Friday, November 14, 2008

ADHD Causes Divorce?

Reuters reported last week on a recent study that suggests a link between children with ADHD and parents who divorce.

Parents of children with attention-deficit hyperactivity disorder (ADHD) may be more likely than other parents to divorce before their child's 8th birthday, a new study suggests.

The study included nearly 500 couples - 286 had a child with ADHD and 206 had a child without this condition. The researchers found that couples with a child with ADHD were almost twice as likely to divorce before their child turned 8 years old. After that age, however, divorce rates were similar in both groups of parents.

Past research has found that compared with couples with a child without ADHD, parents of children with the disorder tend to argue more often and be less satisfied with their marriage. But studies have come to conflicting conclusions regarding the divorce rate.

Of course, I have no data to back up my theories, but should we not look at this study and question if unhealthy marriages create an environment that fosters the development of ADHD? When I read this study, I am inclined to wonder if the researchers have it all wrong. Maybe the child does not cause a divorce, but instead, marriages in turmoil serve to negatively affect the well-being of children.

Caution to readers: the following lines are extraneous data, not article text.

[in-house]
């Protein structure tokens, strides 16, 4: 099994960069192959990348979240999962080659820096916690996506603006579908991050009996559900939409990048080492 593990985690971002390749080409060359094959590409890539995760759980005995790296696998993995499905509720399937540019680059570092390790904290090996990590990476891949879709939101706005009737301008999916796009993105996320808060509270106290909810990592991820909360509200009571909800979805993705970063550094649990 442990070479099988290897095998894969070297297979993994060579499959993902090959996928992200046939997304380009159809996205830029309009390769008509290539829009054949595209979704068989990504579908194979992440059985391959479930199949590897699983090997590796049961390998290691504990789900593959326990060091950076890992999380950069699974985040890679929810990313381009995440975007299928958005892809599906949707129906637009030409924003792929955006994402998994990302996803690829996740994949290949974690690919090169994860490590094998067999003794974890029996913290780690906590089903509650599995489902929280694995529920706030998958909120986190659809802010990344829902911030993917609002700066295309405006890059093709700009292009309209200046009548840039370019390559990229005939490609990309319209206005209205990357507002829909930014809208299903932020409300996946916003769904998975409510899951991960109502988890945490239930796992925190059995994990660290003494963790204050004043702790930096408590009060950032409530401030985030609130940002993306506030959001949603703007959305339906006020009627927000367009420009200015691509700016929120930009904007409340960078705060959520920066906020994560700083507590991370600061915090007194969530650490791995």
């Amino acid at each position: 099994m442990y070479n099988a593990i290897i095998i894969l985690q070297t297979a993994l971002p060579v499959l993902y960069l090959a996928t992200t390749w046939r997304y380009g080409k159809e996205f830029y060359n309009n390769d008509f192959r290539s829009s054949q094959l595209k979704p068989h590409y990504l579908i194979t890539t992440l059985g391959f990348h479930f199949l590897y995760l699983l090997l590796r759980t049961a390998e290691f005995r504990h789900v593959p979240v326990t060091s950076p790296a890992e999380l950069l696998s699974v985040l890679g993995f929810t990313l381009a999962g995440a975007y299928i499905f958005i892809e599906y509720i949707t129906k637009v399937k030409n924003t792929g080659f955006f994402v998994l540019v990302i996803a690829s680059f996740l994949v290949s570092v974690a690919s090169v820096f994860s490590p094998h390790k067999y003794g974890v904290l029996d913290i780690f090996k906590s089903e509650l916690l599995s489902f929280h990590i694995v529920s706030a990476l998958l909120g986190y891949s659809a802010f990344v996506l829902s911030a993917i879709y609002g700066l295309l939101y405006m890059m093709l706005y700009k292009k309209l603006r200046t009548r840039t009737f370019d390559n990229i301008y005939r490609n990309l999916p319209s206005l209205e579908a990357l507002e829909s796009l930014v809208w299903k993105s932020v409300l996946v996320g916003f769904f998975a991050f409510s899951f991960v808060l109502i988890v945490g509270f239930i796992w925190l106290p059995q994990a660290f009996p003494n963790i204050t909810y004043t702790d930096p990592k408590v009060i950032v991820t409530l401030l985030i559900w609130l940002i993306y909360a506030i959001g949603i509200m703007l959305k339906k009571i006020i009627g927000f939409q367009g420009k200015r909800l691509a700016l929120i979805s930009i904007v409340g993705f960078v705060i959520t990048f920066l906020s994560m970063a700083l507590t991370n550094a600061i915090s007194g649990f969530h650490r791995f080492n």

Obviously, problems can occur in children who grow up even in the best of homes, but because ADHD is a clinical diagnosis, it is a diagnosis based on signs and symptoms which may or may not include inattentiveness, hyperactivity, and impusliveness. Of course, other symptoms and signs are common, but many of the signs and symptoms are also common for children who do not receive proper love and attention at home.

I wonder if some children diagnosed with ADHD should really be diagnosed with bad parent disorder instead. Remember, I write as a fellow ADHD sufferer (I was a late bloomer, not diagnosed until I was completing my Masters Degree) and so I am not questioning the reality of the disorder, but I do call into question the popularity of the diagnosis, especially in light of the research stated in the Reuters article cited above.

I'd love your comments on this issue.

HT: Bowden McElroy

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